Voice-powered devices aren’t just all the rage. Increasingly, they’re becoming a primary way that we interact with the internet—and a major part of Amazon’s business strategy. And yet, voice assistants like Alexa are still really new for most Americans, and they still have the potential to confuse us and freak us out. Amazon 4-star, then, helps to humanize the digital ecosystem Amazon hopes we will buy into. You can’t really test out an Echo online, after all. 4-star provides shoppers with a playground for testing out what it’s really like to live with Amazon in our homes and seemingly at our beck and call. It’s a way to make voice search seem more familiar, friendly, and fun.
It’s a sign of what Amazon has surely recognized: that e-commerce isn’t great at everything. Though pundits have long suggested that online sales will be the end of physical shopping, that’s not what is actually playing out. Instead, Amazon is realizing that the opposite is true: by some metrics, brick-and-mortar just does it better.
Online retailers have long sought to replicate the “discoverability” of physical stores: the way that, in a book store, you can run your fingers along the spines and stumble across something you never knew you were looking for. Amazon and other e-commerce platforms have done their utmost to bring discoverability to the internet. (Amazon even bought Goodreads, the reading recommendation site, in an attempt to better help customers find great books.) But it hasn’t been easy. In some ways, Amazon 4-star is a white flag: It’s a recognition that Amazon may never offer a better browsing experience than the independent bookstore down the road. It’s better off opening stores of its own.
Not that Amazon has the physical bookstore totally mastered. Though there are dedicated sections for fiction and nonfiction, I also encountered some perplexing choices. For instance, in a tabletop row of “highly rated” face-out editions, I found a copy of The Fire Next Time, James Baldwin’s searing classic of racial injustice, between a children’s book called There’s a Bear on My Chair and Marie Kondo’s The Life-Changing Manga of Tidying Up.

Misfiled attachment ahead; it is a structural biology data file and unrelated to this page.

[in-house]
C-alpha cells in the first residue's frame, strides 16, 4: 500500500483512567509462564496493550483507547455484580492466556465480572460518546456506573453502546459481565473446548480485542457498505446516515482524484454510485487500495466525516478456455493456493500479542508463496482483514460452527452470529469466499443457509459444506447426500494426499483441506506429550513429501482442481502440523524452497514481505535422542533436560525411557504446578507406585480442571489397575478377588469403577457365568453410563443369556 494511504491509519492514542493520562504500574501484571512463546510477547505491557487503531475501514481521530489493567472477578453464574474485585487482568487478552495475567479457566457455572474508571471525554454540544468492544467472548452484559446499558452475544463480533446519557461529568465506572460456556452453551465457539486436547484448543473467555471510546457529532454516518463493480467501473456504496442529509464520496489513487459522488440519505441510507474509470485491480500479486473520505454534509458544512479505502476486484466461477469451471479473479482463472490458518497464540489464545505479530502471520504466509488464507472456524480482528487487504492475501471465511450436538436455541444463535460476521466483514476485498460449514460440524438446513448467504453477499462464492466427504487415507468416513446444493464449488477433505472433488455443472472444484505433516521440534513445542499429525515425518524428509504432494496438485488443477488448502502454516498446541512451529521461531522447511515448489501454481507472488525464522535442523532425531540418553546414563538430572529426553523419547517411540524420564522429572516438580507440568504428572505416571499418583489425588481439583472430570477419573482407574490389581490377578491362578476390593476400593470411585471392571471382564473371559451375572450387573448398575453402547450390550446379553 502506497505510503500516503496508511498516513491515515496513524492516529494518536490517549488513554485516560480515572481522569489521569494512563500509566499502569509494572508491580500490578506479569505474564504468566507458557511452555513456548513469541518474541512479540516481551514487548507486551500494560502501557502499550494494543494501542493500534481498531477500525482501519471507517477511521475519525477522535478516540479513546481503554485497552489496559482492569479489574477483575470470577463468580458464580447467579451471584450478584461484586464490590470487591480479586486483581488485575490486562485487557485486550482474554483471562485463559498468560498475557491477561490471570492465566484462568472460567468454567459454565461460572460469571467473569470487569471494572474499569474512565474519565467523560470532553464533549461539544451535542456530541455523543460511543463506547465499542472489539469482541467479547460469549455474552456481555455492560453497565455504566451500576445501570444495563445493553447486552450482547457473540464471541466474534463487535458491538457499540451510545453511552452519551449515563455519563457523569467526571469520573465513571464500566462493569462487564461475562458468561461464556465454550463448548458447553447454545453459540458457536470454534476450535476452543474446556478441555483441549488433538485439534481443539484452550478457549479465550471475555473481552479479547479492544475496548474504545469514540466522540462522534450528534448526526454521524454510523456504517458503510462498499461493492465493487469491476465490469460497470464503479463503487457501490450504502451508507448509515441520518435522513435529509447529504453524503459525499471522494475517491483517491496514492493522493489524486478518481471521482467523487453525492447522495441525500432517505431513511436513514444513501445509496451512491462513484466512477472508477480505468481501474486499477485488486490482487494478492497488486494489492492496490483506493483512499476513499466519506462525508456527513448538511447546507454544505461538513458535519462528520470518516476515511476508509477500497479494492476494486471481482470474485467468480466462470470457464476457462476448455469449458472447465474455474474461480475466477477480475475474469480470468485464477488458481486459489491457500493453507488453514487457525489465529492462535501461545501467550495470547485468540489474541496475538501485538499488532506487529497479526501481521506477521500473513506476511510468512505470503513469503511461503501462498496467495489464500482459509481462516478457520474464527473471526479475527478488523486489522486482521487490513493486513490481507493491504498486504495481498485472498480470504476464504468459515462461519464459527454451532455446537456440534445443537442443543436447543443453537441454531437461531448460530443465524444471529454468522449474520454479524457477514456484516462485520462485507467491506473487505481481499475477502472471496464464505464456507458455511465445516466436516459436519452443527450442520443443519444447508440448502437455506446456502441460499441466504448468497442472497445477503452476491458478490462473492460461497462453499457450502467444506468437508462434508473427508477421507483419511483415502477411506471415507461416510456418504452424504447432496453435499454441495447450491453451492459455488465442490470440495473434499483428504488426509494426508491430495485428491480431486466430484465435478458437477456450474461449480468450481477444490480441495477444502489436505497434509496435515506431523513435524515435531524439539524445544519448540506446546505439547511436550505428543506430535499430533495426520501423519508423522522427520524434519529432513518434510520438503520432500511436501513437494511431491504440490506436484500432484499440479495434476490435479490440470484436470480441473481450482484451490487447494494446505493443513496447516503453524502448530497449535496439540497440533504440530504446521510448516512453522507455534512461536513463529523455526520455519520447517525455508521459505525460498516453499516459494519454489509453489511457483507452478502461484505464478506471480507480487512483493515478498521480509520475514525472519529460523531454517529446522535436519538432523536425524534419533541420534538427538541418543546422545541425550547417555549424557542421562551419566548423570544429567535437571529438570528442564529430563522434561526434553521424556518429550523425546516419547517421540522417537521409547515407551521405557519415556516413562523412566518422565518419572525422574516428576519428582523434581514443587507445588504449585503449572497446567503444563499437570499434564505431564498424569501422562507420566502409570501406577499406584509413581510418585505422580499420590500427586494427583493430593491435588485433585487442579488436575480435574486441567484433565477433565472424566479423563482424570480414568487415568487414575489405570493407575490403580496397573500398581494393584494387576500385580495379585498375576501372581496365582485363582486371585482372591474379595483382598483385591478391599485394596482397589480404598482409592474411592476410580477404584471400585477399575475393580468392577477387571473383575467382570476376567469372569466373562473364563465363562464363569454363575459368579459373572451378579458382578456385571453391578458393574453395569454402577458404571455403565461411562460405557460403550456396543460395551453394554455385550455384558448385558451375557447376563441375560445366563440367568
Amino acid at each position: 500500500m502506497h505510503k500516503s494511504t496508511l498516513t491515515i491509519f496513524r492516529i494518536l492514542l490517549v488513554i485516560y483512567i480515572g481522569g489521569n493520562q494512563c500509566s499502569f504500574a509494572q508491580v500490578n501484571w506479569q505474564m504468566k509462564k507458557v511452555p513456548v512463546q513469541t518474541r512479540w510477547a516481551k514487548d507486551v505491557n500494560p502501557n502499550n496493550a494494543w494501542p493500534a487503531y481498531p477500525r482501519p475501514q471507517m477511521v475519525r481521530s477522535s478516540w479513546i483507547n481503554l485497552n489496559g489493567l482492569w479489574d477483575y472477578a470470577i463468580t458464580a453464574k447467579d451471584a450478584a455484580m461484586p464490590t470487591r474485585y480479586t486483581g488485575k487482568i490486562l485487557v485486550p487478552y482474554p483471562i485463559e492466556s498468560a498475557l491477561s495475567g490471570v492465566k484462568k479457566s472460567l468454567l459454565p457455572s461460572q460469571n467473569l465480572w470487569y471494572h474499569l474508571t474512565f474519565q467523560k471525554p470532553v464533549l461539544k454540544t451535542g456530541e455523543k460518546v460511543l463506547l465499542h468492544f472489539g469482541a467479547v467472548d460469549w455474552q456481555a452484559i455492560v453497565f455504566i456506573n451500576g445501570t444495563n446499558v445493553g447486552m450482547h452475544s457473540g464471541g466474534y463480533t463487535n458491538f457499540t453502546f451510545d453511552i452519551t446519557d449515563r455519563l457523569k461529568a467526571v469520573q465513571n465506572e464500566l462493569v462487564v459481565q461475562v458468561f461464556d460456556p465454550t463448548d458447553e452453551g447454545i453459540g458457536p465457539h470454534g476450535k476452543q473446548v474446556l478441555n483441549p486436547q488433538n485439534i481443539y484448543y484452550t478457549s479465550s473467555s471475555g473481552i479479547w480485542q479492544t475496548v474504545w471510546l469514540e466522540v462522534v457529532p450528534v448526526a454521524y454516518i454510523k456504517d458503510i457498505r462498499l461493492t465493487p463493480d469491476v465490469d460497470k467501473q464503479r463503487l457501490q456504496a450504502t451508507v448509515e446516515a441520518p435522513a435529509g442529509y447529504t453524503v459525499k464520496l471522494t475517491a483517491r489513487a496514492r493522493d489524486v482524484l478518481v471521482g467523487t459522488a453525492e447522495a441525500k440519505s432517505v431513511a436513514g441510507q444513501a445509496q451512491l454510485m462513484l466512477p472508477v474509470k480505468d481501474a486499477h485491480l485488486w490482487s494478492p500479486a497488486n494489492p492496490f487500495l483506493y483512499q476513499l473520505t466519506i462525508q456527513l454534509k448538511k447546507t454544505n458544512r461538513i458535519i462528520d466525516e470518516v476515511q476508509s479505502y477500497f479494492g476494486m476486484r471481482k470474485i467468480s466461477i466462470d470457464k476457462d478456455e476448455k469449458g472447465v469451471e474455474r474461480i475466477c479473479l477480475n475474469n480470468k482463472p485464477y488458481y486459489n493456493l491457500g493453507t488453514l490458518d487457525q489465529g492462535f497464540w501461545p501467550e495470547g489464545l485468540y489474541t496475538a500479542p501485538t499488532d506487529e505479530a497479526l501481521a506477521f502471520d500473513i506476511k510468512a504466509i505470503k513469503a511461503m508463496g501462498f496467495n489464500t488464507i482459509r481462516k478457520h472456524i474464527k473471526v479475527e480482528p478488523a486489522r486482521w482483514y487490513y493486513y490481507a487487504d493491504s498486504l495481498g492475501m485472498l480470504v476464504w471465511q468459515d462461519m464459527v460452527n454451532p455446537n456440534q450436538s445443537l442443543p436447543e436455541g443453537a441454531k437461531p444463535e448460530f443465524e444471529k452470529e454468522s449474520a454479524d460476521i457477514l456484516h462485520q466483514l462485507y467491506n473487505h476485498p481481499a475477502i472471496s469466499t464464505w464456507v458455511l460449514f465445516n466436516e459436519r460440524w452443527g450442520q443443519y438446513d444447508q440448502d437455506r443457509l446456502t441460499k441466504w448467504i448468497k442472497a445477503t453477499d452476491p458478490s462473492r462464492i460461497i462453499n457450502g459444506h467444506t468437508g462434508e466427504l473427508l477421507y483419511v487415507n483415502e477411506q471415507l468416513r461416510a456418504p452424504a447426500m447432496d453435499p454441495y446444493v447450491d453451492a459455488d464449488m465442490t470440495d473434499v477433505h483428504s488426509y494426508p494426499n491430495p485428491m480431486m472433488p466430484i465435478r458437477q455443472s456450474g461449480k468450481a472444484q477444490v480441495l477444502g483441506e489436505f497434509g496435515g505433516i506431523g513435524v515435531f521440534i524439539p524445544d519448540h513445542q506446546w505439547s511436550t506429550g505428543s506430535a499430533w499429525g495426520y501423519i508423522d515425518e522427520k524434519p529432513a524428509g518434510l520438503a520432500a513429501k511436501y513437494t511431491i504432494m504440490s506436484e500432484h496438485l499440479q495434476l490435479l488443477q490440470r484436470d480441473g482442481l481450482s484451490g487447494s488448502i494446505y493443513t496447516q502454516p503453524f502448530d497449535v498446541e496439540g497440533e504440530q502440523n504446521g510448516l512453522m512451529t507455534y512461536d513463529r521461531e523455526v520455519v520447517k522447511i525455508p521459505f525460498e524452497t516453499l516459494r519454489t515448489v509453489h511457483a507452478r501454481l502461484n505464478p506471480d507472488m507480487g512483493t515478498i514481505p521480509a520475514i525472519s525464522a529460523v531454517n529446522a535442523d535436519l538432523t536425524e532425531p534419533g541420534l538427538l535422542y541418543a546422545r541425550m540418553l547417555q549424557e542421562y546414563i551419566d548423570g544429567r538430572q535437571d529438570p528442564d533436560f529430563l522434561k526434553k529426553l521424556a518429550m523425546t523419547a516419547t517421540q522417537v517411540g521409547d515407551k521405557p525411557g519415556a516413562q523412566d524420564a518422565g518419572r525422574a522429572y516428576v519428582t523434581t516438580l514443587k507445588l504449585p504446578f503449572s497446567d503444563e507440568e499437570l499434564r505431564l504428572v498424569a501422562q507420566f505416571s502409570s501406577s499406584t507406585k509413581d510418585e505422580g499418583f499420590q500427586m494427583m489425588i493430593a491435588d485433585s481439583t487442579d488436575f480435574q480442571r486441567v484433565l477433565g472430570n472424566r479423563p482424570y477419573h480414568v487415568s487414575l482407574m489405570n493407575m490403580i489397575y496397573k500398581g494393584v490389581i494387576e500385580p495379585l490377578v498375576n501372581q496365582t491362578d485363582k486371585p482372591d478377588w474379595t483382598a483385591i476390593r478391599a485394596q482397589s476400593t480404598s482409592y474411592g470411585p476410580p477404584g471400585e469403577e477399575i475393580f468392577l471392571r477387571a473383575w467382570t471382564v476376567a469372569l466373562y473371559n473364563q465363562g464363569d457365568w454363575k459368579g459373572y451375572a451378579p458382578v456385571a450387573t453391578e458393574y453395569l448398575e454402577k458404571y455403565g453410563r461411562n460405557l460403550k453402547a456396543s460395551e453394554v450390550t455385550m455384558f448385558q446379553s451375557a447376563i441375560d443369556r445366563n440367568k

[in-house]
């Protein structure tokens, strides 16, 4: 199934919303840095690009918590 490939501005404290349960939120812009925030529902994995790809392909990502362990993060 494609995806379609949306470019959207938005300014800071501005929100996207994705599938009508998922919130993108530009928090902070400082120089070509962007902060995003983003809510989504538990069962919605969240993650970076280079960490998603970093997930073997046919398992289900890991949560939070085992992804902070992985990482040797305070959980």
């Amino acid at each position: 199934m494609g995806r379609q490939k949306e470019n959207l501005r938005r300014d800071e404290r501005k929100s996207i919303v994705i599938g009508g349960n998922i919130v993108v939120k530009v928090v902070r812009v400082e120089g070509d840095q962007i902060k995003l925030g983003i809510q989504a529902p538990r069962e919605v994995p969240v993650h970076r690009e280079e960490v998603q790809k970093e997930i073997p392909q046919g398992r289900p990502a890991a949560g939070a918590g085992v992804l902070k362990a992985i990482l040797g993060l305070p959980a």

If Amazon 4-star also suggests that brick-and-mortar stores will have a future deep into the digital era, I’d still suggest that existing physical retail chains should be worried. Because this store is different from the others in another, more subtle way: It’s all underlaid by customer data. Huge, mind-bending amounts of data. Because in order to stock 4-star, Amazon isn’t just looking at reviews—though that’s one part of it. It’s also looking more broadly at purchasing behavior, the ways that what we buy line up with who we are. As such, it’s able to make deeply informed choices about which items might be wisest to stock in-person.
This specific store isn’t just pitched to general Amazon customers. It’s pitched to New York City residents likely to go shopping in SoHo. I’ll bet the reason Kevin Kwan’s works—Crazy Rich Asians and subsequent novels—are littered across the store, on multiple tables, is because New Amazon has figured out that higher-income New Yorkers are disproportionately fans of his books. Of course, that’s what stores have always tried to do: bring people what they want. But Amazon seems to have an even more granular sense of what demographics are looking for than traditional stores do. I saw “Trending Around NYC” tables, where Amazon offers goods that have shown to be especially appealing to residents of the Big Apple. What are we New Yorker especially into? Black & Decker handheld vacuums and Bob Woodward’s investigative account of Donald Trump’s White House, Fear.
There are an estimated 90 million Amazon Prime members in the United States. With that comes a huge amount of personal data. That’s what gives Amazon a leg up on old-guard retailers: direct insight into the online shopping habits of millions of Americans. 4-star is a bet that Amazon can make better, smarter decisions about what to stock than other brick-and-mortar stores. It combines the company’s big data clout with in-person browseability. Which is what really makes Amazon’s latest offering so novel. For the most part, it looks just like an everyday home goods shop in SoHo. But it’s a store that knows a lot more about you.